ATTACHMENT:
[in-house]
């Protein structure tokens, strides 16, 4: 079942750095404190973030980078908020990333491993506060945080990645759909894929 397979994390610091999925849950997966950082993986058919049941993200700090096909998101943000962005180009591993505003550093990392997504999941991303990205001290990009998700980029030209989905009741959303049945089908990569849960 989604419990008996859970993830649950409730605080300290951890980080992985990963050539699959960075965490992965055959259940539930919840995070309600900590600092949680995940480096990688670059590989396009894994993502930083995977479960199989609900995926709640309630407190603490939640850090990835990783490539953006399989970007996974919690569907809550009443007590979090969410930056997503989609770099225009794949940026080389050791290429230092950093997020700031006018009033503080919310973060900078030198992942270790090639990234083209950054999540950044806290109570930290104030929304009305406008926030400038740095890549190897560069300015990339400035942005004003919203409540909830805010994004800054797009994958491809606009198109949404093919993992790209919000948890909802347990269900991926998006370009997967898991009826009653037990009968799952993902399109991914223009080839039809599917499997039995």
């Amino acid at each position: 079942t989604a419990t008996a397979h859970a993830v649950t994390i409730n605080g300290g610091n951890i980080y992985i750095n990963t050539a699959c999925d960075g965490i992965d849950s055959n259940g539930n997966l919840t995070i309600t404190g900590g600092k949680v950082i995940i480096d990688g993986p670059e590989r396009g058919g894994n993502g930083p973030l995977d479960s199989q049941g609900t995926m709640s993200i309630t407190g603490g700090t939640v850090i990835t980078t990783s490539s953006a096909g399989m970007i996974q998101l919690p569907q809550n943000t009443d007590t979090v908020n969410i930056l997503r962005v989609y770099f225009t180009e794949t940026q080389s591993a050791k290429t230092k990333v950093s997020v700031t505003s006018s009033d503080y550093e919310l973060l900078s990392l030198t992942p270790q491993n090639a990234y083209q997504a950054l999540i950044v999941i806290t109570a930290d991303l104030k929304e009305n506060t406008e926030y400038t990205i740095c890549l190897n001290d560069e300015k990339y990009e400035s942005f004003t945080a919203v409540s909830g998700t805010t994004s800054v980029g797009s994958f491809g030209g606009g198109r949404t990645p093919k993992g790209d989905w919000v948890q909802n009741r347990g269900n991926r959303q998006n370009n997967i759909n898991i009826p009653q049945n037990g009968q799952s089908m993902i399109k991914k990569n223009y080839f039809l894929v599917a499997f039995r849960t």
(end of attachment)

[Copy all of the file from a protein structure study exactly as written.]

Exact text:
[in-house]
């Protein structure tokens, strides 16, 4: 079942750095404190973030980078908020990333491993506060945080990645759909894929 397979994390610091999925849950997966950082993986058919049941993200700090096909998101943000962005180009591993505003550093990392997504999941991303990205001290990009998700980029030209989905009741959303049945089908990569849960 989604419990008996859970993830649950409730605080300290951890980080992985990963050539699959960075965490992965055959259940539930919840995070309600900590600092949680995940480096990688670059590989396009894994993502930083995977479960199989609900995926709640309630407190603490939640850090990835990783490539953006399989970007996974919690569907809550009443007590979090969410930056997503989609770099225009794949940026080389050791290429230092950093997020700031006018009033503080919310973060900078030198992942270790090639990234083209950054999540950044806290109570930290104030929304009305406008926030400038740095890549190897560069300015990339400035942005004003919203409540909830805010994004800054797009994958491809606009198109949404093919993992790209919000948890909802347990269900991926998006370009997967898991009826009653037990009968799952993902399109991914223009080839039809599917499997039995």
């Amino acid at each position: 079942t989604a419990t008996a397979h859970a993830v649950t994390i409730n605080g300290g610091n951890i980080y992985i750095n990963t050539a699959c999925d960075g965490i992965d849950s055959n259940g539930n997966l919840t995070i309600t404190g900590g600092k949680v950082i995940i480096d990688g993986p670059e590989r396009g058919g894994n993502g930083p973030l995977d479960s199989q049941g609900t995926m709640s993200i309630t407190g603490g700090t939640v850090i990835t980078t990783s490539s953006a096909g399989m970007i996974q998101l919690p569907q809550n943000t009443d007590t979090v908020n969410i930056l997503r962005v989609y770099f225009t180009e794949t940026q080389s591993a050791k290429t230092k990333v950093s997020v700031t505003s006018s009033d503080y550093e919310l973060l900078s990392l030198t992942p270790q491993n090639a990234y083209q997504a950054l999540i950044v999941i806290t109570a930290d991303l104030k929304e009305n506060t406008e926030y400038t990205i740095c890549l190897n001290d560069e300015k990339y990009e400035s942005f004003t945080a919203v409540s909830g998700t805010t994004s800054v980029g797009s994958f491809g030209g606009g198109r949404t990645p093919k993992g790209d989905w919000v948890q909802n009741r347990g269900n991926r959303q998006n370009n997967i759909n898991i009826p009653q049945n037990g009968q799952s089908m993902i399109k991914k990569n223009y080839f039809l894929v599917a499997f039995r849960t």